White Snow

An early Song of Ffraed article from my dragon healing journey with Y Ddraig Ffraed – The Ffraed Project. First published on the subscribers’ blog on 17th July 2016.


It was warm, a tiny breeze, butterflies flitted through the rampant hedges, song birds accompanied the bees’ kazoos and I was picking my way through tangles of prolific brambles and nettles, on my way to rendezvous with Y Ddraig again. I knew where She’d be, at the crossroads of paths where I’d left Her weeks ago.  She’d made off across a verdant pasture to the other side of a hump in the land. I’d have liked to have gone with Her but I needed to gain permission from the landholder first.

Instead I had tracked Her remotely to a hawthorn in a fairy hill embankment by an ancient llan. There’d once stood, possibly for thousands of years, a tiny village here; its gorgeous fragrant roses that once decorated walls and gardens, now rambling through the May.

I’d met the farmer and his wife since and they’d kindly given me permission to survey their fields. Such lovely people again.

Ffraed took me south-west across the field along woods bordering an infant river to skirt the hump and then west to loop in a damp area at the bottom of the field and head east. Several yards later She turned south to cross the fence and climb the slope. I’d felt underwater and now we were surfacing. Over the slope wheeled Kria, the buzzard. I knew then that I’d soon be coming upon something extraordinary.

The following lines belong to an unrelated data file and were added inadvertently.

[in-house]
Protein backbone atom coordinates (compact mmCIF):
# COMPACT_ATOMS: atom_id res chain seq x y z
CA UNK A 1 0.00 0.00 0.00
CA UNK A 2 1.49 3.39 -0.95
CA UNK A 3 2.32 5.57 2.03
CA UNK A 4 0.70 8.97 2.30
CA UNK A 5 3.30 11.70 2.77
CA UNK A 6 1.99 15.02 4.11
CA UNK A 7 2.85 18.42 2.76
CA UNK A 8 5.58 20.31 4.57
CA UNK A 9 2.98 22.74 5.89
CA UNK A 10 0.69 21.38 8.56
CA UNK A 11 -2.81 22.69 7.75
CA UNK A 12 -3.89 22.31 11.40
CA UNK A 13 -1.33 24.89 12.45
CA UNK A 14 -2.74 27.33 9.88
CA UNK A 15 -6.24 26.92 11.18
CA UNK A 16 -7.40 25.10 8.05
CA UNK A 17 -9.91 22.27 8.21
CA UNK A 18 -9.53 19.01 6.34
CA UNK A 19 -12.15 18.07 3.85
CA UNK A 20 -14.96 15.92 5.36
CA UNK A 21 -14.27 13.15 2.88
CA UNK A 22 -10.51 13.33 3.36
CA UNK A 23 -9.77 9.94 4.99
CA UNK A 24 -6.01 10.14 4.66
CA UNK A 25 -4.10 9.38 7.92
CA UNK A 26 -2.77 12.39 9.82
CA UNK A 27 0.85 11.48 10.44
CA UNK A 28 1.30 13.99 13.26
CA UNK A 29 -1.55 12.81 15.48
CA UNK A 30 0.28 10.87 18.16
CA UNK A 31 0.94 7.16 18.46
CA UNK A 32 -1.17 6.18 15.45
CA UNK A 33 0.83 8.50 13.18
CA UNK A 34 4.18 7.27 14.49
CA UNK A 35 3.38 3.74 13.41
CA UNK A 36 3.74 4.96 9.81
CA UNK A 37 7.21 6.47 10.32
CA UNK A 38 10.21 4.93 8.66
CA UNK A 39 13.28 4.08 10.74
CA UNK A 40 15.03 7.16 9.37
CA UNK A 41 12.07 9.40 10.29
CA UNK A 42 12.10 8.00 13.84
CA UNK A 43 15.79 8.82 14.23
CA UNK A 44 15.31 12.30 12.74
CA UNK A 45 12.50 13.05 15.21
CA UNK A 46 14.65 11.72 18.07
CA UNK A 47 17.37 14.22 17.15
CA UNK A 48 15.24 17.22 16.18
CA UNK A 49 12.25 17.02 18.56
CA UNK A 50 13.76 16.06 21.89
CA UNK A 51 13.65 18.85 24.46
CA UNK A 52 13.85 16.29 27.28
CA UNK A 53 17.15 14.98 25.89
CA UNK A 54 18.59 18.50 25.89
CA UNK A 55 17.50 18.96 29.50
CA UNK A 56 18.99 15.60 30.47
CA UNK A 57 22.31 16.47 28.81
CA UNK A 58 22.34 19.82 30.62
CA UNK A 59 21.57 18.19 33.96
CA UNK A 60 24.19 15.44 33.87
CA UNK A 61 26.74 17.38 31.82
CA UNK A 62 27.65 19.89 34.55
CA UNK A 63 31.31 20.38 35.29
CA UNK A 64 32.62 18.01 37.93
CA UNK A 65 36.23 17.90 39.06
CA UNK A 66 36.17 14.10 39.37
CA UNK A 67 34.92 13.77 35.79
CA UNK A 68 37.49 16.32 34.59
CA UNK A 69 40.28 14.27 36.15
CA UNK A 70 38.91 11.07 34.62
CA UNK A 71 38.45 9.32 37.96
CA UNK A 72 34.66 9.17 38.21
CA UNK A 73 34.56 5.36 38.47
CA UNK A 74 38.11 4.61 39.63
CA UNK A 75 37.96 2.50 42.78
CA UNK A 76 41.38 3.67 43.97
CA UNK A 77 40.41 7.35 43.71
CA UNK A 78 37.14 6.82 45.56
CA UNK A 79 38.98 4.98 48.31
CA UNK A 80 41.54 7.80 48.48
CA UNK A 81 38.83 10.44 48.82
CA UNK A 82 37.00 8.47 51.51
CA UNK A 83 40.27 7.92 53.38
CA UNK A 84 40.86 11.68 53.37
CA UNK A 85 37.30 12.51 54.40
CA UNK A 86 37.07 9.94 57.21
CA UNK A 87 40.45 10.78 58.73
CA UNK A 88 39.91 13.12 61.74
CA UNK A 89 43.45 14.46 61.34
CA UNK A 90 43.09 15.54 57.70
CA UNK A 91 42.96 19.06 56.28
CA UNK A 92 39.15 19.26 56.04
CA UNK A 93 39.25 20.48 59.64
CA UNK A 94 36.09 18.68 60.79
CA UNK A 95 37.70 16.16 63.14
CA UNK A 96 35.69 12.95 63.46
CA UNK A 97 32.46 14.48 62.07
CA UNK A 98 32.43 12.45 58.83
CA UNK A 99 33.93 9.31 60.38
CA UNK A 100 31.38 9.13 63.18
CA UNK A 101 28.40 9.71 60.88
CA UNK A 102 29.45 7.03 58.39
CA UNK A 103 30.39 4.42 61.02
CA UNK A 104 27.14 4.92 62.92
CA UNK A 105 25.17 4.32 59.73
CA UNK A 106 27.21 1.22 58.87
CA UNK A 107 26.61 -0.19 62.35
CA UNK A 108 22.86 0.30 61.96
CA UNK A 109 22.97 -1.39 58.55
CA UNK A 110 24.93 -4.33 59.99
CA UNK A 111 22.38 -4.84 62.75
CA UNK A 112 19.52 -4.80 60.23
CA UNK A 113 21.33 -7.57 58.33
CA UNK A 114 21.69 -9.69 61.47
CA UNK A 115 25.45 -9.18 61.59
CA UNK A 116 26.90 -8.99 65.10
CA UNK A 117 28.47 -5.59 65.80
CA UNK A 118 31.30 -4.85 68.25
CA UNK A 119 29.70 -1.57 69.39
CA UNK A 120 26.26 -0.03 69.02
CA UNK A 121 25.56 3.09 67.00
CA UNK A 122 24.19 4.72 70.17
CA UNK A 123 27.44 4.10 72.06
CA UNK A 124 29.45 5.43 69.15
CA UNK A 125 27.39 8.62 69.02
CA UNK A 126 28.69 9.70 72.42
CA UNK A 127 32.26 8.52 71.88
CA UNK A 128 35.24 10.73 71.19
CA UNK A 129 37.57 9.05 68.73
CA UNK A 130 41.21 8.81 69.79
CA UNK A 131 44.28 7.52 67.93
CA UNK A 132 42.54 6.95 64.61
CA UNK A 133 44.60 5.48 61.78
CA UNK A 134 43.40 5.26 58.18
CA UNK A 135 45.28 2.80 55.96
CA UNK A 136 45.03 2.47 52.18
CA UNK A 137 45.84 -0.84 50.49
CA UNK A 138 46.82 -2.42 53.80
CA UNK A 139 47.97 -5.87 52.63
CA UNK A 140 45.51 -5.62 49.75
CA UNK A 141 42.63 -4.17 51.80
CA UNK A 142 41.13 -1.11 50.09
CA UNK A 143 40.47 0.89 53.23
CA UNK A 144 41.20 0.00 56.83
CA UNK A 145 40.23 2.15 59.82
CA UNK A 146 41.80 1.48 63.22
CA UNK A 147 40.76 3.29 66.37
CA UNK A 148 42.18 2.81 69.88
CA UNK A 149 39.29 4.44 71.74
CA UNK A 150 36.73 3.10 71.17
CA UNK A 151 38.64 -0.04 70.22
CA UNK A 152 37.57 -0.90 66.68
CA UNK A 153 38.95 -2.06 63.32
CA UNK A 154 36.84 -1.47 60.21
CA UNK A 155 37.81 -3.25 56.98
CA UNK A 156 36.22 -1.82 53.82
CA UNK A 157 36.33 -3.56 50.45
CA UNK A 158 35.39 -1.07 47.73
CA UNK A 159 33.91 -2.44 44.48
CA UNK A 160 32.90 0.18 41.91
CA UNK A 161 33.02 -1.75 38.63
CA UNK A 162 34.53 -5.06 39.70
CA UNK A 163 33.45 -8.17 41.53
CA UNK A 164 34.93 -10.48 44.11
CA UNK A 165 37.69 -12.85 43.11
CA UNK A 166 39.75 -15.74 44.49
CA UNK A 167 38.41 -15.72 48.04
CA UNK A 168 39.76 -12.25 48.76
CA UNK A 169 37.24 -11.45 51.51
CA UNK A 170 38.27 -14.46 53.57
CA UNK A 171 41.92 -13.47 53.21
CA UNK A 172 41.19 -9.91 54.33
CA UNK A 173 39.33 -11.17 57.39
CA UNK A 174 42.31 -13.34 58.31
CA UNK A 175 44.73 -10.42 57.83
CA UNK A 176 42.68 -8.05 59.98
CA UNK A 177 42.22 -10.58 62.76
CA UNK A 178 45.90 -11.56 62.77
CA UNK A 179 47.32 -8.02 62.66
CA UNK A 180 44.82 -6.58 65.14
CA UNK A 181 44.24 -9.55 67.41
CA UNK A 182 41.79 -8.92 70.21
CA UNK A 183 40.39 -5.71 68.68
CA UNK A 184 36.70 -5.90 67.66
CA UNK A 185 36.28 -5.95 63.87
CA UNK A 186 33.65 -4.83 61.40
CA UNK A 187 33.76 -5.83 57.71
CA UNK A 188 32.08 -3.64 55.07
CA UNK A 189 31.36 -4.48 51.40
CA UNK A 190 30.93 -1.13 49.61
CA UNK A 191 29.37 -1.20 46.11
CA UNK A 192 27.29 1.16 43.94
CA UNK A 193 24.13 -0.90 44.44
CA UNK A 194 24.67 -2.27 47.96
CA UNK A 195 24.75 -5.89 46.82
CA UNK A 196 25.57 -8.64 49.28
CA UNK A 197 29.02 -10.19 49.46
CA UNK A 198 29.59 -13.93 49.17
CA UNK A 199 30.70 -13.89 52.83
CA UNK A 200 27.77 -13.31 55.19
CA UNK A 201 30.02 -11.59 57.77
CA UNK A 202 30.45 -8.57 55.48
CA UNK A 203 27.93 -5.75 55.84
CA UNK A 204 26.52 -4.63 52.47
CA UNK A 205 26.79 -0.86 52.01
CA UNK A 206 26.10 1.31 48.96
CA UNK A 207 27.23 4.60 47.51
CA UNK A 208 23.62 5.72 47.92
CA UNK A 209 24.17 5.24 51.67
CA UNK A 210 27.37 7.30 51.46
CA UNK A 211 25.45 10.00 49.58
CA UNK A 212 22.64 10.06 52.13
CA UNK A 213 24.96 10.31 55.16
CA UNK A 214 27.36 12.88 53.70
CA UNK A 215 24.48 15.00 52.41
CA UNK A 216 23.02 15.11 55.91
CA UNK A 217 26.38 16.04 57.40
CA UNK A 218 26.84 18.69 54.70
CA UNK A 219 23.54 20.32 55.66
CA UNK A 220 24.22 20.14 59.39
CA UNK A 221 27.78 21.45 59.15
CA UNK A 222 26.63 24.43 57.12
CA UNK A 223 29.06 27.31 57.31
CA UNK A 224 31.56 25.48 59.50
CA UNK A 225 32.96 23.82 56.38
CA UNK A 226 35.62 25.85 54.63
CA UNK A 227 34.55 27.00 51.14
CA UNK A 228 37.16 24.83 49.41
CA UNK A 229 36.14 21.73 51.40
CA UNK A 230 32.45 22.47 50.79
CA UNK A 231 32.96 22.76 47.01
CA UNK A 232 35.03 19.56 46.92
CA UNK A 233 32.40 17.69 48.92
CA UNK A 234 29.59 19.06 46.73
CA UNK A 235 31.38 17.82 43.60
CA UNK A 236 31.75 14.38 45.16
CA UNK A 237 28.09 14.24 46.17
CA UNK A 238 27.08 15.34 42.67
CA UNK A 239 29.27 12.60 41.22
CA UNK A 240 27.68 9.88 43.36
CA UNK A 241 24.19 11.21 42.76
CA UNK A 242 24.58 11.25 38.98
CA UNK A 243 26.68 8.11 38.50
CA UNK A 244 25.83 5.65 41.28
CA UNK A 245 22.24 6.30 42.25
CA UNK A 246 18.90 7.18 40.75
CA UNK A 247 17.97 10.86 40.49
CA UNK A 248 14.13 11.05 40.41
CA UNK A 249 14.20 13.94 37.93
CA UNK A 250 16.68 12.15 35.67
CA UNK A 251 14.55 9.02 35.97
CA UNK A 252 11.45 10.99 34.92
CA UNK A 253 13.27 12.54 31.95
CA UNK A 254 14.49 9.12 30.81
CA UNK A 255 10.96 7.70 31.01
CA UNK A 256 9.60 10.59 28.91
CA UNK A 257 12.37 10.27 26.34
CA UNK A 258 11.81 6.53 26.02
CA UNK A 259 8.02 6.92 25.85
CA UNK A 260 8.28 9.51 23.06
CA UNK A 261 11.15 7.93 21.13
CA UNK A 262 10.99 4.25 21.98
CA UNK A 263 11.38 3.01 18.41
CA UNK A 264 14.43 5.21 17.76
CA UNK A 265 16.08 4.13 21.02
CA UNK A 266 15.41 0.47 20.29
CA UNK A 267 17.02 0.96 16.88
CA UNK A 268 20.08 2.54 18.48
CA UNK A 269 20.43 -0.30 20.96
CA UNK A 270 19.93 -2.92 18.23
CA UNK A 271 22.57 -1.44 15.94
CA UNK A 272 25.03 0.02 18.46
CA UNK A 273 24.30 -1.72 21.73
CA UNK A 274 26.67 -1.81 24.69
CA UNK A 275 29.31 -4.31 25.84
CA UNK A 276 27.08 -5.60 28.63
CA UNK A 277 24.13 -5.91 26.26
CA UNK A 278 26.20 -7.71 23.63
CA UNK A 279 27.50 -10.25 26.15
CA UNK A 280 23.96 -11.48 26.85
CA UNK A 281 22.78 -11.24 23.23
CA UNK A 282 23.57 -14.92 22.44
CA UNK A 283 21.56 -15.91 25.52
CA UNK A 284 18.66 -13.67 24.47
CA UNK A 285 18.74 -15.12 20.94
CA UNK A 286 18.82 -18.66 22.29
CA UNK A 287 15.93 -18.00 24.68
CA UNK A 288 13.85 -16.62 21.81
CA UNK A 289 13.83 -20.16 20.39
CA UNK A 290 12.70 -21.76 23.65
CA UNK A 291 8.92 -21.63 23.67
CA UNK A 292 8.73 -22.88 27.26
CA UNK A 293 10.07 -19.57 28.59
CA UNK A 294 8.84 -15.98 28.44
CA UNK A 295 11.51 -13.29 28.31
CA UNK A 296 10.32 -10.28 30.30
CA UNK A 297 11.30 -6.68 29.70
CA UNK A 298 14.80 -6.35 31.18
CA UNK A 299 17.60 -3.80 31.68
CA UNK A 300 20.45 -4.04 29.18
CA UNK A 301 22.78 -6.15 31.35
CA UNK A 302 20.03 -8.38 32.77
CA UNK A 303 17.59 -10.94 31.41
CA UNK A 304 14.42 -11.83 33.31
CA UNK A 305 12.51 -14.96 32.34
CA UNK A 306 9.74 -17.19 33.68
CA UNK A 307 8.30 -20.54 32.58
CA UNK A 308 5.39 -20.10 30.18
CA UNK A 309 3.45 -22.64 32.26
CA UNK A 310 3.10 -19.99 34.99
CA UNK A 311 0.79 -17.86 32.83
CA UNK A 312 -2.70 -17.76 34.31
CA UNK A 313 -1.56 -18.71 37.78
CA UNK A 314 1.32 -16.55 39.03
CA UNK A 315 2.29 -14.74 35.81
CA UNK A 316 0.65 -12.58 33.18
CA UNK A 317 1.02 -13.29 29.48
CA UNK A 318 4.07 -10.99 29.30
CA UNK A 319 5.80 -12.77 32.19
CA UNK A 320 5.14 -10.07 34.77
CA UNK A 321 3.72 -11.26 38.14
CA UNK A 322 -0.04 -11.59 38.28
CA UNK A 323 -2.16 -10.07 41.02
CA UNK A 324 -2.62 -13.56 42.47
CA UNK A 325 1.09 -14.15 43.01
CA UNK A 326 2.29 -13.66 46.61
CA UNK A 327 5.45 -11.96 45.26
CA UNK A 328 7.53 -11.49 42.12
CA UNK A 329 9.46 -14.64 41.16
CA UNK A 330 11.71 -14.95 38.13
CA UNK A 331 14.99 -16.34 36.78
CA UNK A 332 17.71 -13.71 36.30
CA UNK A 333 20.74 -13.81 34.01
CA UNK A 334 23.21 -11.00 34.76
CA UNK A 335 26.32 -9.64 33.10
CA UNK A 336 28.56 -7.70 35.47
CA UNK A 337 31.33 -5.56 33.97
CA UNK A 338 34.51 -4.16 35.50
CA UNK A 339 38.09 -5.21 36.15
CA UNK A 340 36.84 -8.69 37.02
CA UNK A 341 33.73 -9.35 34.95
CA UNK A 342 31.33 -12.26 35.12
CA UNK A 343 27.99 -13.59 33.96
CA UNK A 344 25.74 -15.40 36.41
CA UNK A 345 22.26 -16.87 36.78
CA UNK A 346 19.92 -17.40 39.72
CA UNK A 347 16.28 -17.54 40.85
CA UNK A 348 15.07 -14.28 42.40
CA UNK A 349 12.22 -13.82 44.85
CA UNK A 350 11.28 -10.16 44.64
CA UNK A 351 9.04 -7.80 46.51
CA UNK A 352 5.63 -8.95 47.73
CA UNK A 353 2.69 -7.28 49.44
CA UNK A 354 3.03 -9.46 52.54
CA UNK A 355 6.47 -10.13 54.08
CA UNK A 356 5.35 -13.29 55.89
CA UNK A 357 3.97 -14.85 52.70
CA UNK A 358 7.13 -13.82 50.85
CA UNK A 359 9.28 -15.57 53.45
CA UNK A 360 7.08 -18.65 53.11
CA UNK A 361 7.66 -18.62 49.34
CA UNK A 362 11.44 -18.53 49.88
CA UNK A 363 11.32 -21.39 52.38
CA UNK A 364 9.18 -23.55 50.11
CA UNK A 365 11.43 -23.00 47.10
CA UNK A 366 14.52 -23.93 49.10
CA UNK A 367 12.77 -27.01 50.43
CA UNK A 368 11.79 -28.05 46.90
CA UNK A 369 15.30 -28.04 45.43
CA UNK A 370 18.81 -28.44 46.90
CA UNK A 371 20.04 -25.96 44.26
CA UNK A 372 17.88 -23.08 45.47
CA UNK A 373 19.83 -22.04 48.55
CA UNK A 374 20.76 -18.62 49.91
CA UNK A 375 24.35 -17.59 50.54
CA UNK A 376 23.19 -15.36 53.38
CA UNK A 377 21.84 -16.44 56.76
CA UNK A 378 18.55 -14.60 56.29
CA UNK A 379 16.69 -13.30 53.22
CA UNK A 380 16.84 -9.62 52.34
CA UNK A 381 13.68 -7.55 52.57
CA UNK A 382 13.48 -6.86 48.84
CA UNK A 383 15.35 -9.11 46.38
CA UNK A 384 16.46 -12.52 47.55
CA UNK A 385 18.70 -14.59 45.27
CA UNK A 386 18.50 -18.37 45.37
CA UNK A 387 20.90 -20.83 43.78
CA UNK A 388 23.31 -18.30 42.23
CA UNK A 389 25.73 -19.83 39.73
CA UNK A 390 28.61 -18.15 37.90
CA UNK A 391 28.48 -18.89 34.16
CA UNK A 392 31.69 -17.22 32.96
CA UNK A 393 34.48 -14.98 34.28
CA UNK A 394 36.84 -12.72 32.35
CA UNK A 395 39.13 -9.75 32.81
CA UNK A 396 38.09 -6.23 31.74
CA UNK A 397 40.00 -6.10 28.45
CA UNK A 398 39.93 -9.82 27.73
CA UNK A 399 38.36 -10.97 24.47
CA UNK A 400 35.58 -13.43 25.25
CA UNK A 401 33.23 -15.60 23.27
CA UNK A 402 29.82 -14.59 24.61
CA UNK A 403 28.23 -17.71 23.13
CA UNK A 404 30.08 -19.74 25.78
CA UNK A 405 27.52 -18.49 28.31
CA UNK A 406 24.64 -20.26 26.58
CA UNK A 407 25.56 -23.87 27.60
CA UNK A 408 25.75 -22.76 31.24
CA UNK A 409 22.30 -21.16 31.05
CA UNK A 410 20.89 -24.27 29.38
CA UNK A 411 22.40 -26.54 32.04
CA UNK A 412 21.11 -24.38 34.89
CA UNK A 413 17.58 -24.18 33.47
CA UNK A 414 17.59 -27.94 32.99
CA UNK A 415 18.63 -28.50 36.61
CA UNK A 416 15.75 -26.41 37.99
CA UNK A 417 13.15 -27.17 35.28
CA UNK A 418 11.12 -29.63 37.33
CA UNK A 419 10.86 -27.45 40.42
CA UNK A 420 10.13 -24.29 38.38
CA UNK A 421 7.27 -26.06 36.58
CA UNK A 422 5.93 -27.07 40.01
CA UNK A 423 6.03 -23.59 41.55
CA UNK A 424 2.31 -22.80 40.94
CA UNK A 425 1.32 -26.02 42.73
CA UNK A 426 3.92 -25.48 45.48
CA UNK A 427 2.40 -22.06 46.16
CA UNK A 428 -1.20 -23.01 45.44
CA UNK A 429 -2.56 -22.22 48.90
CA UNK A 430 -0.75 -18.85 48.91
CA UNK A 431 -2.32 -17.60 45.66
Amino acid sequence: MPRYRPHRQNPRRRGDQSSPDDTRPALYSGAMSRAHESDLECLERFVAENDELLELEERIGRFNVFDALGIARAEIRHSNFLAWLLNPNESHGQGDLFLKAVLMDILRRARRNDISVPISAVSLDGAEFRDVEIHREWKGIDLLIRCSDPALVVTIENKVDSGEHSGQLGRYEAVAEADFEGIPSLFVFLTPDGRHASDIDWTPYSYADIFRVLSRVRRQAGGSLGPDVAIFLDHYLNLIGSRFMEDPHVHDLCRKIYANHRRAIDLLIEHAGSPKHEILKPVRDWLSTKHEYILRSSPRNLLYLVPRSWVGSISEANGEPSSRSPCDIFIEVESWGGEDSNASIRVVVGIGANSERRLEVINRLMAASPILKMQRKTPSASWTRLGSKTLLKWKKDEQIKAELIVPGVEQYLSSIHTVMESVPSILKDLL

Not far into the field Y Ddraig began to weave tightly. In a straight line of 11 paces, She made 15 curves. After the 15th She moved south-westwards for almost 2 yards and coiled once. Then Ffraed straightened up, like a rifle barrel, no weaving at all (uniquely so, so far), for 62 paces. I looked up, along the line, and there, in the distance, was a hilltop cairn, in the east. From the end of this stretch to the beginning of Her tight woven line, when She entered this field, is 70 paces. Where it was possible to see, each point lined up with hilltops and clefts in both directions. Where Y Ddraig ended her straight run there was, in ancient times, a small rectangular hut. Open at its north end it was made of wattle and daub, and had a wood and rushes roof. It’s purpose was for a star-watchers’ shelter.

Hut site in foreground.

Ffraed wove out of what was once the open end and curved sharply to head south and up the steep-ish slope. Weaving for a few yards She then looped noticeably, the breeze  picked up and my rods juddered. It felt like more than the wind causing this so I went back 10 yards and retraced the path. Again the rods juddered, this time there was no gust…immediately I sensed it was a grave site….and here began a conversation.

Spectacularly watched over by the Sanctuary, it was the last resting place of a lady called Eirwen, who was a healer and herbalist. She had lived in a cottage close by with her three brothers who had passed away before her. I asked her how to spell her name but she could not read or write, so didn’t know. I asked her what era she lived in, she didn’t know that either. She had heard of the Normans and the Flemmish, but their invasion had been long ago. She knew nothing of Oliver Cromwell or that civil war. I asked her if she was well known in the area. She said she was.¹